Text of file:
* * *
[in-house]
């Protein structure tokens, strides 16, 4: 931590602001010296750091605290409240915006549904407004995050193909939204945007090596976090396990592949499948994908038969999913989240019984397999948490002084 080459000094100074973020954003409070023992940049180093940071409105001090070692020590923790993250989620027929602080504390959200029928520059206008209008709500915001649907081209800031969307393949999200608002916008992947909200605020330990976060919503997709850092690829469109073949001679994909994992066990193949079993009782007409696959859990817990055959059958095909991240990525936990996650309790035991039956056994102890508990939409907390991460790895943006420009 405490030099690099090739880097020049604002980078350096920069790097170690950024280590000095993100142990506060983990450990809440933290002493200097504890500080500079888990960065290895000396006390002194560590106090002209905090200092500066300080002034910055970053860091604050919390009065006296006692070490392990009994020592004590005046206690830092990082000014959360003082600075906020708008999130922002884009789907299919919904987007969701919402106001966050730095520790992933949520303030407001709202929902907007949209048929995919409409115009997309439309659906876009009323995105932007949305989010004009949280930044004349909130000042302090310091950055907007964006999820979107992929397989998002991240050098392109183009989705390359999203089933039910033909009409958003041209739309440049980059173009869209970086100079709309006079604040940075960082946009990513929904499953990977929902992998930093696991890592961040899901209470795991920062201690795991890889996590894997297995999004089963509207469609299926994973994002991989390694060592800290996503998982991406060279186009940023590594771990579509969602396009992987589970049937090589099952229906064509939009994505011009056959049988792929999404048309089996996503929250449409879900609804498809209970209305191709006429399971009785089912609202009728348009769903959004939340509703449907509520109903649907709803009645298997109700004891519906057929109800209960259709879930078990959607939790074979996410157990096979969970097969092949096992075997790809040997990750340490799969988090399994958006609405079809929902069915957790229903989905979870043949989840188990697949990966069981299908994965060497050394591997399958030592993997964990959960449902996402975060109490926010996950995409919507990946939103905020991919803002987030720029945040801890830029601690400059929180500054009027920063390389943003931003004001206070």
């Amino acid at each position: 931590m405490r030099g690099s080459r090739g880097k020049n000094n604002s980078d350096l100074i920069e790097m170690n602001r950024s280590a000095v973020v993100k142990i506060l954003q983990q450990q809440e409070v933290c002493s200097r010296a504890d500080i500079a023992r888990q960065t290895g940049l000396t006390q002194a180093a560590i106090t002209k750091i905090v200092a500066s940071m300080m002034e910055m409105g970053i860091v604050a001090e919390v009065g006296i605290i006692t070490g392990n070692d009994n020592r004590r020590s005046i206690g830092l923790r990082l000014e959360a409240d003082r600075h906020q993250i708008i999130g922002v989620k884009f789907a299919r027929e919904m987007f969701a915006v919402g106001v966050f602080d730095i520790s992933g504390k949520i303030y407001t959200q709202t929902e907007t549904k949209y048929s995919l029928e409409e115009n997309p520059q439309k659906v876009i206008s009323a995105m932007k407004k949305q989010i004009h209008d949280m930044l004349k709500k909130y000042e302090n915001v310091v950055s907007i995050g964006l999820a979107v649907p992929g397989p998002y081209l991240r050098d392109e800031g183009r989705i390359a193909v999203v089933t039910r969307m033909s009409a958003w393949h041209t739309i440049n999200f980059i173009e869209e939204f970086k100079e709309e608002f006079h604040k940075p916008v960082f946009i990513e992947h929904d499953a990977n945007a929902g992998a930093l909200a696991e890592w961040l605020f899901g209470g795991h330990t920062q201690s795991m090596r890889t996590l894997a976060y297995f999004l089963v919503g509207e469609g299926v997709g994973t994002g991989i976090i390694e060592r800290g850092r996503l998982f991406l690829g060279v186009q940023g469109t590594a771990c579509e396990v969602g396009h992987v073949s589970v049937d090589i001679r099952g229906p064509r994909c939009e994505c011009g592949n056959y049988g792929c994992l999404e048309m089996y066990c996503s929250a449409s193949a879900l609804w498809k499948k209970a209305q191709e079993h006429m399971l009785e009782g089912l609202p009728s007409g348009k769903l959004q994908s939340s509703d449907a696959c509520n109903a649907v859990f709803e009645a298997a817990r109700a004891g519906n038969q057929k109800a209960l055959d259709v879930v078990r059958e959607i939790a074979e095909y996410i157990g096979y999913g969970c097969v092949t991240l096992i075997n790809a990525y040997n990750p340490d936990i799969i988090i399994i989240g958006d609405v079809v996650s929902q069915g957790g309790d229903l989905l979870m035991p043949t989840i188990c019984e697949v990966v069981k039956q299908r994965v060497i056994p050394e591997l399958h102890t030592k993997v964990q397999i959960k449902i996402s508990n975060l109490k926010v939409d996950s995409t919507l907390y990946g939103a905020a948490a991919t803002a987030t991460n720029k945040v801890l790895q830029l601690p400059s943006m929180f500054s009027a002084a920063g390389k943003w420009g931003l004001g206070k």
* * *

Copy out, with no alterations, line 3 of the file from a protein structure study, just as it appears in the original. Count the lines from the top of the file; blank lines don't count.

């Amino acid at each position: 931590m405490r030099g690099s080459r090739g880097k020049n000094n604002s980078d350096l100074i920069e790097m170690n602001r950024s280590a000095v973020v993100k142990i506060l954003q983990q450990q809440e409070v933290c002493s200097r010296a504890d500080i500079a023992r888990q960065t290895g940049l000396t006390q002194a180093a560590i106090t002209k750091i905090v200092a500066s940071m300080m002034e910055m409105g970053i860091v604050a001090e919390v009065g006296i605290i006692t070490g392990n070692d009994n020592r004590r020590s005046i206690g830092l923790r990082l000014e959360a409240d003082r600075h906020q993250i708008i999130g922002v989620k884009f789907a299919r027929e919904m987007f969701a915006v919402g106001v966050f602080d730095i520790s992933g504390k949520i303030y407001t959200q709202t929902e907007t549904k949209y048929s995919l029928e409409e115009n997309p520059q439309k659906v876009i206008s009323a995105m932007k407004k949305q989010i004009h209008d949280m930044l004349k709500k909130y000042e302090n915001v310091v950055s907007i995050g964006l999820a979107v649907p992929g397989p998002y081209l991240r050098d392109e800031g183009r989705i390359a193909v999203v089933t039910r969307m033909s009409a958003w393949h041209t739309i440049n999200f980059i173009e869209e939204f970086k100079e709309e608002f006079h604040k940075p916008v960082f946009i990513e992947h929904d499953a990977n945007a929902g992998a930093l909200a696991e890592w961040l605020f899901g209470g795991h330990t920062q201690s795991m090596r890889t996590l894997a976060y297995f999004l089963v919503g509207e469609g299926v997709g994973t994002g991989i976090i390694e060592r800290g850092r996503l998982f991406l690829g060279v186009q940023g469109t590594a771990c579509e396990v969602g396009h992987v073949s589970v049937d090589i001679r099952g229906p064509r994909c939009e994505c011009g592949n056959y049988g792929c994992l999404e048309m089996y066990c996503s929250a449409s193949a879900l609804w498809k499948k209970a209305q191709e079993h006429m399971l009785e009782g089912l609202p009728s007409g348009k769903l959004q994908s939340s509703d449907a696959c509520n109903a649907v859990f709803e009645a298997a817990r109700a004891g519906n038969q057929k109800a209960l055959d259709v879930v078990r059958e959607i939790a074979e095909y996410i157990g096979y999913g969970c097969v092949t991240l096992i075997n790809a990525y040997n990750p340490d936990i799969i988090i399994i989240g958006d609405v079809v996650s929902q069915g957790g309790d229903l989905l979870m035991p043949t989840i188990c019984e697949v990966v069981k039956q299908r994965v060497i056994p050394e591997l399958h102890t030592k993997v964990q397999i959960k449902i996402s508990n975060l109490k926010v939409d996950s995409t919507l907390y990946g939103a905020a948490a991919t803002a987030t991460n720029k945040v801890l790895q830029l601690p400059s943006m929180f500054s009027a002084a920063g390389k943003w420009g931003l004001g206070k």